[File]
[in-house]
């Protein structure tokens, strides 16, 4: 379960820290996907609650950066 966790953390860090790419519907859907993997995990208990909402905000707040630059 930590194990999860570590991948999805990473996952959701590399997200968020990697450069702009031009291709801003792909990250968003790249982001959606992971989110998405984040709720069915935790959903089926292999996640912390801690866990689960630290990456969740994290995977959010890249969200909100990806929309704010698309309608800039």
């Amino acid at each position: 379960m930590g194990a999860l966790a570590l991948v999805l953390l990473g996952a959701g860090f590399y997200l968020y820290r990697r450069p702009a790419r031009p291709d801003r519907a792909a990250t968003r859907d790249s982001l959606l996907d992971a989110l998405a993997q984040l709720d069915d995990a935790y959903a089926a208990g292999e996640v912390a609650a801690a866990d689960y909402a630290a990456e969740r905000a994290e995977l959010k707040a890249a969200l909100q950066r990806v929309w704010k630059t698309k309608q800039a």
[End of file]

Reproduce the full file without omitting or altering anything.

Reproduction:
[in-house]
């Protein structure tokens, strides 16, 4: 379960820290996907609650950066 966790953390860090790419519907859907993997995990208990909402905000707040630059 930590194990999860570590991948999805990473996952959701590399997200968020990697450069702009031009291709801003792909990250968003790249982001959606992971989110998405984040709720069915935790959903089926292999996640912390801690866990689960630290990456969740994290995977959010890249969200909100990806929309704010698309309608800039």
């Amino acid at each position: 379960m930590g194990a999860l966790a570590l991948v999805l953390l990473g996952a959701g860090f590399y997200l968020y820290r990697r450069p702009a790419r031009p291709d801003r519907a792909a990250t968003r859907d790249s982001l959606l996907d992971a989110l998405a993997q984040l709720d069915d995990a935790y959903a089926a208990g292999e996640v912390a609650a801690a866990d689960y909402a630290a990456e969740r905000a994290e995977l959010k707040a890249a969200l909100q950066r990806v929309w704010k630059t698309k309608q800039a």